Reading for Me

The Books I Have Read…..Just for Me

#21: Midnight at the Bright Ideas Bookstore (Matthew Sullivan)

My latest novel took me to a used bookstore that is a home-away-from-home for its quirky employees and eccentric patrons. The book’s opening scene features Joey, one of Bright Ideas’ most regular customers, dangling from a noose. His body has been discovered by Lydia, the lovable and loyal bookseller. As Lydia lower Joey’s body from the rafters, she discovers a photograph in Joey’s pocket. Is this a clue to the reason for Joey’s suicide? No….it actually raises more questions because the picture was taken at Lydia’s 10th birthday party — and was one of the last times she saw her friend Carol before she was tragically killed. Why does Joey have this picture? He and Lydia first met a few years ago…..long after her birthday celebration.

Lydia’s story is not without complication as well. As a young girl, Lydia was having a sleep over at Carol’s home on the night that their world would be turned upside down. While playing in a blanket tent in the living room, Carol and Lydia witnessed a stranger enter the house with a hammer in his hand. As the girls heard the sounds of Carol’s parents being murdered, Carol raced to aid them and lost her life in the process. Lydia found a hiding place under the kitchen sink and escaped the Hammerman’s violent rampage. The criminal’s identity has remained a mystery ever since the murderous night and has crippled Lydia in the process.

Midnight at the Bright Ideas Bookstore weaves together the two mysteries of Joey’s tragic suicide and the Hammerman mystery into one story effortlessly. It is an exciting read that will keep the audience glued to its pages until the final revelation is made in the closing chapter. Thankfully, the violent scenes were not explicitly graphic and a welcome change of pace for my reading adventure.

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#2: 2nd Chance (James Patterson)

I’m continuing to work my way through the Women’s Murder Club series and thoroughly enjoying the easy reading. The central characters return, facing personal danger as they search for a serial killer. This time, events spiral as the murders begin with the death of an 11-year-old black girl exiting a church choir rehearsal. What first appears to be a series of hate crimes quickly turn much darker.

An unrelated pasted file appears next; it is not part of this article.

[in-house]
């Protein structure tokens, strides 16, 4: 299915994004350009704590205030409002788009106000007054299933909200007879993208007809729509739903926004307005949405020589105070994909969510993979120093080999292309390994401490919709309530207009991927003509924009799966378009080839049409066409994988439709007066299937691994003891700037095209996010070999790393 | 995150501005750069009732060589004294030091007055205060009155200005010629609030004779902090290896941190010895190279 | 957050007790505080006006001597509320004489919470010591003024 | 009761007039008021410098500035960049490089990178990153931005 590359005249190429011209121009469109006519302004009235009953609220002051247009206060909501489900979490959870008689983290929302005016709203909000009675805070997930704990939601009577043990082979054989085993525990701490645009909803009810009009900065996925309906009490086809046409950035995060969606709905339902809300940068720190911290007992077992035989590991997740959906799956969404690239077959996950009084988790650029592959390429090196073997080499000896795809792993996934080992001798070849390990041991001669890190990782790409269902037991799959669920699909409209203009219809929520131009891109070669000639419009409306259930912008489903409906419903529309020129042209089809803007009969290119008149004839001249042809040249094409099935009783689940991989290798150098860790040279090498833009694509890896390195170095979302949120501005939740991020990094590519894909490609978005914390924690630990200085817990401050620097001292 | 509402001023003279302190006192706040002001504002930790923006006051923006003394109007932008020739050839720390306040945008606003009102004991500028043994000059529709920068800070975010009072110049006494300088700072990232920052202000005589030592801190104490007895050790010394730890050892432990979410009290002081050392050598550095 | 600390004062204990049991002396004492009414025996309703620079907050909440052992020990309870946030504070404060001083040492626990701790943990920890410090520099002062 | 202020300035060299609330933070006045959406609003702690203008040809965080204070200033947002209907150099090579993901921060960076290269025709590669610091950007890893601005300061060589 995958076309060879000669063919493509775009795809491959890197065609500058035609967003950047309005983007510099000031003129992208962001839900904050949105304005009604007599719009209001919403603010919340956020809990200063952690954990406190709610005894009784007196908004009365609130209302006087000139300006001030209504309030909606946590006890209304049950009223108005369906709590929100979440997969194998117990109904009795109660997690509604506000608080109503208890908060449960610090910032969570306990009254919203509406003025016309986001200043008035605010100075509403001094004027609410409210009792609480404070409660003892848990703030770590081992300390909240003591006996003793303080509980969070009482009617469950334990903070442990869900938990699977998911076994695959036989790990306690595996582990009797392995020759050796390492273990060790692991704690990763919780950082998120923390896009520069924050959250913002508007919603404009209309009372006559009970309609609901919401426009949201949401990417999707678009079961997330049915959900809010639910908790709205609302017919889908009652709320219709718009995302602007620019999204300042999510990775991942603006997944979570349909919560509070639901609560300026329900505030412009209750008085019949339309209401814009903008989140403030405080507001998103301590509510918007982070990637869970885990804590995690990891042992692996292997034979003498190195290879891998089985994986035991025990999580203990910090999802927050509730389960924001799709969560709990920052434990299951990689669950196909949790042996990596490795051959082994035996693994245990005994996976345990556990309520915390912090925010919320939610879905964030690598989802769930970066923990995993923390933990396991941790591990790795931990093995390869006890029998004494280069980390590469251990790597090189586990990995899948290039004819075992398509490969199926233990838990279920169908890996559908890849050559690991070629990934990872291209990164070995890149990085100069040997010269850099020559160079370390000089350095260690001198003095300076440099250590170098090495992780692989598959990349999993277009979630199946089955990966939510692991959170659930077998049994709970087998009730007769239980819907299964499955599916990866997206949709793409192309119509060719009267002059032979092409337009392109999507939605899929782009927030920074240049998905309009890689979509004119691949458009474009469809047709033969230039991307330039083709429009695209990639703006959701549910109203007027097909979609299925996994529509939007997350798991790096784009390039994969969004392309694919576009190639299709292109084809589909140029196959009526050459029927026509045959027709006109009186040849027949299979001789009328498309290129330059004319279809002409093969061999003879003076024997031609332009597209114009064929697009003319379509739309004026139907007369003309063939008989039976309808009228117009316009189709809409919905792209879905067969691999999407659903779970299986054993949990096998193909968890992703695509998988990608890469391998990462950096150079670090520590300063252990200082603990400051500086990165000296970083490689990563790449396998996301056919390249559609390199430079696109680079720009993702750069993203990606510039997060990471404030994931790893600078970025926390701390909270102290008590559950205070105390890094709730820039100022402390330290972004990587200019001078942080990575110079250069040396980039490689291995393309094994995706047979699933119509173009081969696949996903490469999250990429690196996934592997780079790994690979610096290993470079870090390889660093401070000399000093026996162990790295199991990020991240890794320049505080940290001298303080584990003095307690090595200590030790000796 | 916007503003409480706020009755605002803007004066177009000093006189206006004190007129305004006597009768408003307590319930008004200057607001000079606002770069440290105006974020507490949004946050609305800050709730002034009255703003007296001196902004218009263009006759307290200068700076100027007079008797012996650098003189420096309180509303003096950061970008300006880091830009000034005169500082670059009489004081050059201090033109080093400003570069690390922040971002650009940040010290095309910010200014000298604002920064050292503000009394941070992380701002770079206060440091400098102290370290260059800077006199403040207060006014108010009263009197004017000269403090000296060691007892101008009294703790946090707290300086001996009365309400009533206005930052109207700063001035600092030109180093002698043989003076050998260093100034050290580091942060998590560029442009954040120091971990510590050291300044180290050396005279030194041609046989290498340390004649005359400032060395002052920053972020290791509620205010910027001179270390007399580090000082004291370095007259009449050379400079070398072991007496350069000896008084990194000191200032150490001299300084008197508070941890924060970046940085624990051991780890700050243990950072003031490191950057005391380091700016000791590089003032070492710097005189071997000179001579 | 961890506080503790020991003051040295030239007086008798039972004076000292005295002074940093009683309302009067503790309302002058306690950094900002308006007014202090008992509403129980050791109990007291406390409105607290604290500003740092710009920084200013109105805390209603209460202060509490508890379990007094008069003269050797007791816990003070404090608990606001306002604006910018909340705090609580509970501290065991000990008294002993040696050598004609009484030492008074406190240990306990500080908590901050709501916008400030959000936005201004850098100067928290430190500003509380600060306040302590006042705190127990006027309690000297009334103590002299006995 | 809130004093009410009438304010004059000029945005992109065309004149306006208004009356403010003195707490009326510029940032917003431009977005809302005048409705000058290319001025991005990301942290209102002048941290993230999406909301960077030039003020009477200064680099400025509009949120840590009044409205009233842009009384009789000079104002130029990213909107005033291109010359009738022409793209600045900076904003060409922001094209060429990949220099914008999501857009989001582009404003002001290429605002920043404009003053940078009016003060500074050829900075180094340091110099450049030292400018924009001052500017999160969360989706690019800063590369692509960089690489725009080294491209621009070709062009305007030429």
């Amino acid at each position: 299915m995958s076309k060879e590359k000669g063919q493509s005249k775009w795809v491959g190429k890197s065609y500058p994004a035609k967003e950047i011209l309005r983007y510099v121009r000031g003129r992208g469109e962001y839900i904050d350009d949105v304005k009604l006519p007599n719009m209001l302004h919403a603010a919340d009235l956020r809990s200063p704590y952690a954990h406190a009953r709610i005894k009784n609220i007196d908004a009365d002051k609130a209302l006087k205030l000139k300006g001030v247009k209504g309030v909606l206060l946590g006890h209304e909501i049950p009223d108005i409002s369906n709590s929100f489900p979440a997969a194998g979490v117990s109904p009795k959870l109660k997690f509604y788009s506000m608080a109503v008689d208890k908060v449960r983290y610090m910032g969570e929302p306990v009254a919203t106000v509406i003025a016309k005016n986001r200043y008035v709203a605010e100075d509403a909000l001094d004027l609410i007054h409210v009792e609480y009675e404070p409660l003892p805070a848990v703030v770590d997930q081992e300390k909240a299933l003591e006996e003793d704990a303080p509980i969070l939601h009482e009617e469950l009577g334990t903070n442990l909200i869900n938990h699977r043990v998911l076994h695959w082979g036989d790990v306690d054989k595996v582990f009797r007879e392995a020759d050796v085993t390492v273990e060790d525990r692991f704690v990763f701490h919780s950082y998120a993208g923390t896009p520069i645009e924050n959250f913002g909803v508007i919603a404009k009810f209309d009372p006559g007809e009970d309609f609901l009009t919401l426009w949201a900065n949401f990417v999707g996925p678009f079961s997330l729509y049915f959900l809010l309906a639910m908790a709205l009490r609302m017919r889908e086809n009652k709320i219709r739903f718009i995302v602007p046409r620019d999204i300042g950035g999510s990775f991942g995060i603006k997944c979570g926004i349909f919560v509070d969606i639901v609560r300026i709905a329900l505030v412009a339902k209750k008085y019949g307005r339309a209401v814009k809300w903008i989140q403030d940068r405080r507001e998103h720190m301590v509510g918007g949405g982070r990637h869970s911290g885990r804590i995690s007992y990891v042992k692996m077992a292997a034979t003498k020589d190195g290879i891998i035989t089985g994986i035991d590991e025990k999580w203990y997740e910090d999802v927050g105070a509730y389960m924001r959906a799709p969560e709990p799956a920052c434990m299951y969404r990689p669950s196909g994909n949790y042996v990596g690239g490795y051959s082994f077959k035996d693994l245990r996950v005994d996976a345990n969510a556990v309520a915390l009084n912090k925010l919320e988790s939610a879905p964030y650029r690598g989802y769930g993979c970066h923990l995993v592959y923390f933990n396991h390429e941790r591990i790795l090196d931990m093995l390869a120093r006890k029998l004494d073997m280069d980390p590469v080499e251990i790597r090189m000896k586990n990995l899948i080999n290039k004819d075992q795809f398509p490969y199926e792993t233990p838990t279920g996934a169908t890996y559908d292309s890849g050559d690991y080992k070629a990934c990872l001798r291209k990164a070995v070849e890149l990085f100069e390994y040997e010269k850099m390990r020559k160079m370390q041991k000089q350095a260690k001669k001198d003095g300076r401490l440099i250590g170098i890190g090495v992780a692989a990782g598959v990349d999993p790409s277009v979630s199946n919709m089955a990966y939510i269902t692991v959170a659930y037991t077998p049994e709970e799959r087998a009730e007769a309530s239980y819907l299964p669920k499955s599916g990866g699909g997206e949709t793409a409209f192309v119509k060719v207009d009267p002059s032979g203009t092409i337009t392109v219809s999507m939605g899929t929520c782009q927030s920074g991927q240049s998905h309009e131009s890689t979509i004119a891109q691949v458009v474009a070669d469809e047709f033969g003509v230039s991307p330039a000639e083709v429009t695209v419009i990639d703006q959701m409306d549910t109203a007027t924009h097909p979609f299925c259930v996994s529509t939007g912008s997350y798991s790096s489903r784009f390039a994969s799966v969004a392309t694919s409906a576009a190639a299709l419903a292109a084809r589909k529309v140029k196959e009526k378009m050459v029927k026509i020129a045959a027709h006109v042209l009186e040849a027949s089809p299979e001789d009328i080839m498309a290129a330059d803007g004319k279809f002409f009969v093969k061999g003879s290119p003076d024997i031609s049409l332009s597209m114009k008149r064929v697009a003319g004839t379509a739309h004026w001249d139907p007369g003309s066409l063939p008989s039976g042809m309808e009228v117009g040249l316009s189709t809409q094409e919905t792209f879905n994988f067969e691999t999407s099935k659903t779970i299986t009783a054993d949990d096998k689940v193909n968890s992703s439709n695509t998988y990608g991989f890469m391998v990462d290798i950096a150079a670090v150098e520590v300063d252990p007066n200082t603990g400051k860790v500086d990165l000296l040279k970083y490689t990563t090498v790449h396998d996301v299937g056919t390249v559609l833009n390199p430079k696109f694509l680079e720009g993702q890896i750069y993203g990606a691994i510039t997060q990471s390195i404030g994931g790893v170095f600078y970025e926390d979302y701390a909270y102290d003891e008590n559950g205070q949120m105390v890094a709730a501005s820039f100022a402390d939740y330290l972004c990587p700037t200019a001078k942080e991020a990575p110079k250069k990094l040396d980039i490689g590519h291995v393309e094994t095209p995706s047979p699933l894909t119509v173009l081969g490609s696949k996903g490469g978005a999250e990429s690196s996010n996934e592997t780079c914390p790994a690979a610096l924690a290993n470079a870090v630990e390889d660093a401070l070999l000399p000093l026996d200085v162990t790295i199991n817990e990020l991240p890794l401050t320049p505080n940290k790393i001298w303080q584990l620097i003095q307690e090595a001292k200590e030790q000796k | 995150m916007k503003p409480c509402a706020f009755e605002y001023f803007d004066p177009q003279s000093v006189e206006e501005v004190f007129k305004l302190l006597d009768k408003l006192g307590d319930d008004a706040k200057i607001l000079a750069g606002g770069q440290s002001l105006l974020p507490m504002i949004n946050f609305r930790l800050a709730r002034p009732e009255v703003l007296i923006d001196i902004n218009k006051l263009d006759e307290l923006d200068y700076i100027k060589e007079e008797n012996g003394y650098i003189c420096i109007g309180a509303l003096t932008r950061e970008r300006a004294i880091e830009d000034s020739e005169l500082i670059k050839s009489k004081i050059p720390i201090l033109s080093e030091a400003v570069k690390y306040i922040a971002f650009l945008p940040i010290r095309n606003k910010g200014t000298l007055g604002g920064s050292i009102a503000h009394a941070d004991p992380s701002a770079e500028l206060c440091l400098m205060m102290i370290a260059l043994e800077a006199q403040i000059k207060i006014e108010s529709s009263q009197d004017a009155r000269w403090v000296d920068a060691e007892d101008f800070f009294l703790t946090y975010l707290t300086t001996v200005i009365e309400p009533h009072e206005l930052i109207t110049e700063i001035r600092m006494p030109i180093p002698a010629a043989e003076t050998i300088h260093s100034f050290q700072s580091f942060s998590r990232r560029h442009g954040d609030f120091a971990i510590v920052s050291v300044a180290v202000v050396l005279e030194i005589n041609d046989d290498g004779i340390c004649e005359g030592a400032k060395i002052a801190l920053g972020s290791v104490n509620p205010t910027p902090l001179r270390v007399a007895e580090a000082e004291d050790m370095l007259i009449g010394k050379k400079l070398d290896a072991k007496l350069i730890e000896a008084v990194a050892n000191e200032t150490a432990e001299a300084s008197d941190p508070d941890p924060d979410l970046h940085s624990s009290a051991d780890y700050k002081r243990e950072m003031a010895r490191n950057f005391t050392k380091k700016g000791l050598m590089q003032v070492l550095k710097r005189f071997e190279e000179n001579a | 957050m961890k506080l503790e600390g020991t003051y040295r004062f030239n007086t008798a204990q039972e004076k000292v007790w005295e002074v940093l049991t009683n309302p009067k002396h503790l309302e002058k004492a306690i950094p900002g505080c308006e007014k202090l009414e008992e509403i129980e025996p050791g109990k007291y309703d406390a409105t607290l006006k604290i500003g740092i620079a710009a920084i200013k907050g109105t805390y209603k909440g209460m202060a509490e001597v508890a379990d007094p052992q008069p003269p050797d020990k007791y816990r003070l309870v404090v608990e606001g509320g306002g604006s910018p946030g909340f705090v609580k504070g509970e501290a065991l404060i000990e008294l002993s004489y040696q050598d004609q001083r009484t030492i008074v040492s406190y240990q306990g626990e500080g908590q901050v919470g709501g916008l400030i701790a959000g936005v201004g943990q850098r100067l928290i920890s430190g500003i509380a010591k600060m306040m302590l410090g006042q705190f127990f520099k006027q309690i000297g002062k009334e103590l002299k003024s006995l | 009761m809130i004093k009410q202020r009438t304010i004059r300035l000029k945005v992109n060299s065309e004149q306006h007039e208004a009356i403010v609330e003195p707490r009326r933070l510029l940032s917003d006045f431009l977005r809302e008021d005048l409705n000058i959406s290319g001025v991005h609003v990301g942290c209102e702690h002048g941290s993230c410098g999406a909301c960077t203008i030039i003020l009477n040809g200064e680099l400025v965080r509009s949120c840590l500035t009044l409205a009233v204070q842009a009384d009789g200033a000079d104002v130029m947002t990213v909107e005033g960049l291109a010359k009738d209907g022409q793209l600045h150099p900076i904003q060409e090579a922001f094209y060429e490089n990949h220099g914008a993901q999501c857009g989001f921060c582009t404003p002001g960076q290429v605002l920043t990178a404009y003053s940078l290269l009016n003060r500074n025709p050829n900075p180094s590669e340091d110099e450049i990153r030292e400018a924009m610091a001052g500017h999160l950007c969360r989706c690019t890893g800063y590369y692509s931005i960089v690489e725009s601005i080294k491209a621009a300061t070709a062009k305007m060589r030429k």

This installment also features the return of Lindsey’s long lost father. At times touching, this personal narrative becomes painful to watch. I’m not sure if I want to see Dad return in future episodes or not. I suppose I’ll just have to see what Mr. Patterson has in mind for his readers.

My only complaint about the book involves the ending. I’ll be careful not to include spoilers. When the suspect is finally apprehended, Lindsey dramatically realizes he is the wrong guy. In a head-spinning series of events, the hunt leads back to a minor character briefly appearing earlier in the story. Personally, I felt a little cheated, as though the author was simply looking for a way to stretch things out for another 50 pages.

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#4: The Curious Incident of the Dog in the Night-Time (Mark Haddon)

The February selection for the “Reading with Jacqs” project was The Curious Incident of the Dog in the Night-Time. The book is basically a mystery narrated by a young English boy, Christopher, who is a highly functioning autistic. The mystery begins with the death of a dog, Wellington, that our narrator finds with a lawn fork stuck in him. His search for the cause of the dog’s death leads to the instruction by his aggressive father to “stop sticking your nose in other people’s business.” Christopher decides to write a book detailing his search for answers. When his father trashes the manuscript as a punishment for Christopher’s persistent search for the dog’s murderer, the search for his prized notebook leads to an unexpected discovery that shapes the course of the rest of Christopher’s adventures.

Mark Haddon eloquently expresses the quirkiness of an autistic boy and takes the reader deep into the inner-workings of the mind. Every detail of the book — including the numbering system used for the book’s chapters — are designed to paint a clearer portrait of our main character. At times difficult to process because of the tangents Haddon’s writing includes, it quickly becomes clear that we are seeing the world through the eyes of the disorder. What I found most intriguing is that the novel is not about the disorder; autism is simply a fact of Christopher’s life that partially defines him. Although I don’t normally read mysteries, I found myself immersed in the tale of Christopher, his family relationships, and the curious incident that links them all together.

What’s next on my reading list? I’ve just begun Trevanian’s The Crazyladies of Pearl Street. I’m hoping to make a nice dent in it during tomorrow’s snow day from school.

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